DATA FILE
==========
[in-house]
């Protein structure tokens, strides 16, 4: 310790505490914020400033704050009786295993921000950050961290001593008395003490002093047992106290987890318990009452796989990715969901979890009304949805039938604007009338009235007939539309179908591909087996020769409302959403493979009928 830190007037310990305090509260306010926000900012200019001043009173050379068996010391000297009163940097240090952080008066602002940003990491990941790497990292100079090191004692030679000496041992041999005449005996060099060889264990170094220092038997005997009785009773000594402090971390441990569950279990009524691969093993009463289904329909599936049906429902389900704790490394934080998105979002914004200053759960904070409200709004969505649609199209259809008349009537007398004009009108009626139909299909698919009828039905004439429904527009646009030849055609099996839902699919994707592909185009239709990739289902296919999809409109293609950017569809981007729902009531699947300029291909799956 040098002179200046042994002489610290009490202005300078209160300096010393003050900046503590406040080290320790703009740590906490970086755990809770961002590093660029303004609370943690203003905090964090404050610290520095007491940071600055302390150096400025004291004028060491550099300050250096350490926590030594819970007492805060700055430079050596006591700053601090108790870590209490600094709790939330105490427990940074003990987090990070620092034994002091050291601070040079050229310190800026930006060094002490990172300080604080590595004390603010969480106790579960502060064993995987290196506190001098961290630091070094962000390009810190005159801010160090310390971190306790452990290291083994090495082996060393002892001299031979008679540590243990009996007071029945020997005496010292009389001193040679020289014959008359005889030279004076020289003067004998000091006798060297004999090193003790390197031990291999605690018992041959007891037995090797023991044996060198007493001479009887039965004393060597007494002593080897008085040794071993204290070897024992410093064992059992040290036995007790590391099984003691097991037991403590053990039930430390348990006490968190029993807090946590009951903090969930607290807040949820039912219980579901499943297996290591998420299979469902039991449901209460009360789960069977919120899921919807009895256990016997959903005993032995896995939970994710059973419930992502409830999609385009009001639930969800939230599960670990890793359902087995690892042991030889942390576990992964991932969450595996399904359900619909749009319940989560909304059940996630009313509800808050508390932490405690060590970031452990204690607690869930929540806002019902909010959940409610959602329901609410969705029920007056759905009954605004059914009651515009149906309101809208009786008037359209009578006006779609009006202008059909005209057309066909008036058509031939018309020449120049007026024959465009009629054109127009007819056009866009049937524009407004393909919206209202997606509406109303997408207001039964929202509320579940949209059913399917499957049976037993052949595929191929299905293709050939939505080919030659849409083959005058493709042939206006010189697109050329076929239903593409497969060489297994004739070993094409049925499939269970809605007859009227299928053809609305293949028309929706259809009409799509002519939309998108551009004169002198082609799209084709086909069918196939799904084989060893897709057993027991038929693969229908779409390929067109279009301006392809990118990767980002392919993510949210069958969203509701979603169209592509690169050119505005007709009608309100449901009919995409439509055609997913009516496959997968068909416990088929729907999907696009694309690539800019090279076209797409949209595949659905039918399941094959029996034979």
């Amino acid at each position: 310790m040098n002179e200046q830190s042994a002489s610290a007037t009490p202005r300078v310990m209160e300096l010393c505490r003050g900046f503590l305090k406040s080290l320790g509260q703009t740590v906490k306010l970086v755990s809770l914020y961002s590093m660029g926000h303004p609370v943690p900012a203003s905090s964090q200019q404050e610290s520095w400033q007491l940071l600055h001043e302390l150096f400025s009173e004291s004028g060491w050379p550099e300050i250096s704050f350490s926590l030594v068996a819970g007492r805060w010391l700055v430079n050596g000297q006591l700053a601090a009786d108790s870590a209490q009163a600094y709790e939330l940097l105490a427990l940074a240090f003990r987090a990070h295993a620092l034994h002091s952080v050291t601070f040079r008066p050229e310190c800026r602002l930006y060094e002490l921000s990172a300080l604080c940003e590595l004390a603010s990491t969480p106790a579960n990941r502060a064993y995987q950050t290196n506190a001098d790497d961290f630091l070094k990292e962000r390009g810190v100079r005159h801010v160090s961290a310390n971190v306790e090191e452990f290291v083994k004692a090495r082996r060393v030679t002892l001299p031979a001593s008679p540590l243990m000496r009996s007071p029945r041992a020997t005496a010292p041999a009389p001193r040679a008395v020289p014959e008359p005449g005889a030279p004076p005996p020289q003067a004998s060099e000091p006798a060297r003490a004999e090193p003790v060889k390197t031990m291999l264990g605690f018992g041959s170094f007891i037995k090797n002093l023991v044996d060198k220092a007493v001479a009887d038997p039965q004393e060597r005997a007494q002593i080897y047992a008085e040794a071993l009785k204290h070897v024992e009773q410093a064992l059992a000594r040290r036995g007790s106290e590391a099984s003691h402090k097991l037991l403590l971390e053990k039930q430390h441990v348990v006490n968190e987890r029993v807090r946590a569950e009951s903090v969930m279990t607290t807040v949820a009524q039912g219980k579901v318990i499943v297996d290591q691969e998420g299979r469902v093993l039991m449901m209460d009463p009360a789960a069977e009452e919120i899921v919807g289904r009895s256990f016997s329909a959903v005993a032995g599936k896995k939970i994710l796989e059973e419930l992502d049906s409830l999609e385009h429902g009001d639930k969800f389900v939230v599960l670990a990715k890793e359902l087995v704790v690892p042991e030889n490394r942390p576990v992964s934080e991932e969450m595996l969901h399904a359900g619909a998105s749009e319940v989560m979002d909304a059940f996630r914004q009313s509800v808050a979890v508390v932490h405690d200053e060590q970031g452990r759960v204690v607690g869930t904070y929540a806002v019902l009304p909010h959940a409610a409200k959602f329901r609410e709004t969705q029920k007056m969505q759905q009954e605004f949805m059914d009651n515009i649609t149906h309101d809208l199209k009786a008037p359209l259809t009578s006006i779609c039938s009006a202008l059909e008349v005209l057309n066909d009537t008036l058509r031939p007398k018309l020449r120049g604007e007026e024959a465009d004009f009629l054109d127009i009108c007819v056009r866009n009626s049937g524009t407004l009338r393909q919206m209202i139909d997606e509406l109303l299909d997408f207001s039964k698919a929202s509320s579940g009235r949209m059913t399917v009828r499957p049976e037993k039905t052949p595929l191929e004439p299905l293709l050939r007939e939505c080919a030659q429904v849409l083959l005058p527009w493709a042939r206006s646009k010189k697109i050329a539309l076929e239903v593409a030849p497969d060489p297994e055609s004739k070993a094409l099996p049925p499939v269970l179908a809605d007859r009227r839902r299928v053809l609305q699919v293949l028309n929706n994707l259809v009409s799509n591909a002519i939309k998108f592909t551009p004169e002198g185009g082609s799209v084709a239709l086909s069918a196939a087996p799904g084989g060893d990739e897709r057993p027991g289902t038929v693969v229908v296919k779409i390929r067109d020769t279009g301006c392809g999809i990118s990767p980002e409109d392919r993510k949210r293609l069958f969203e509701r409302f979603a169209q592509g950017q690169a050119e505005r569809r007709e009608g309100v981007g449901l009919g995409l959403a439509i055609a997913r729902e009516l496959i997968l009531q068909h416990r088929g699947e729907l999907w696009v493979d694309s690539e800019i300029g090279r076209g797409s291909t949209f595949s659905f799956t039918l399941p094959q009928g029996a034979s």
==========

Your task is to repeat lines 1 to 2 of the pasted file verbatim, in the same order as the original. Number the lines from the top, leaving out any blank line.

[in-house]
């Protein structure tokens, strides 16, 4: 310790505490914020400033704050009786295993921000950050961290001593008395003490002093047992106290987890318990009452796989990715969901979890009304949805039938604007009338009235007939539309179908591909087996020769409302959403493979009928 830190007037310990305090509260306010926000900012200019001043009173050379068996010391000297009163940097240090952080008066602002940003990491990941790497990292100079090191004692030679000496041992041999005449005996060099060889264990170094220092038997005997009785009773000594402090971390441990569950279990009524691969093993009463289904329909599936049906429902389900704790490394934080998105979002914004200053759960904070409200709004969505649609199209259809008349009537007398004009009108009626139909299909698919009828039905004439429904527009646009030849055609099996839902699919994707592909185009239709990739289902296919999809409109293609950017569809981007729902009531699947300029291909799956 040098002179200046042994002489610290009490202005300078209160300096010393003050900046503590406040080290320790703009740590906490970086755990809770961002590093660029303004609370943690203003905090964090404050610290520095007491940071600055302390150096400025004291004028060491550099300050250096350490926590030594819970007492805060700055430079050596006591700053601090108790870590209490600094709790939330105490427990940074003990987090990070620092034994002091050291601070040079050229310190800026930006060094002490990172300080604080590595004390603010969480106790579960502060064993995987290196506190001098961290630091070094962000390009810190005159801010160090310390971190306790452990290291083994090495082996060393002892001299031979008679540590243990009996007071029945020997005496010292009389001193040679020289014959008359005889030279004076020289003067004998000091006798060297004999090193003790390197031990291999605690018992041959007891037995090797023991044996060198007493001479009887039965004393060597007494002593080897008085040794071993204290070897024992410093064992059992040290036995007790590391099984003691097991037991403590053990039930430390348990006490968190029993807090946590009951903090969930607290807040949820039912219980579901499943297996290591998420299979469902039991449901209460009360789960069977919120899921919807009895256990016997959903005993032995896995939970994710059973419930992502409830999609385009009001639930969800939230599960670990890793359902087995690892042991030889942390576990992964991932969450595996399904359900619909749009319940989560909304059940996630009313509800808050508390932490405690060590970031452990204690607690869930929540806002019902909010959940409610959602329901609410969705029920007056759905009954605004059914009651515009149906309101809208009786008037359209009578006006779609009006202008059909005209057309066909008036058509031939018309020449120049007026024959465009009629054109127009007819056009866009049937524009407004393909919206209202997606509406109303997408207001039964929202509320579940949209059913399917499957049976037993052949595929191929299905293709050939939505080919030659849409083959005058493709042939206006010189697109050329076929239903593409497969060489297994004739070993094409049925499939269970809605007859009227299928053809609305293949028309929706259809009409799509002519939309998108551009004169002198082609799209084709086909069918196939799904084989060893897709057993027991038929693969229908779409390929067109279009301006392809990118990767980002392919993510949210069958969203509701979603169209592509690169050119505005007709009608309100449901009919995409439509055609997913009516496959997968068909416990088929729907999907696009694309690539800019090279076209797409949209595949659905039918399941094959029996034979």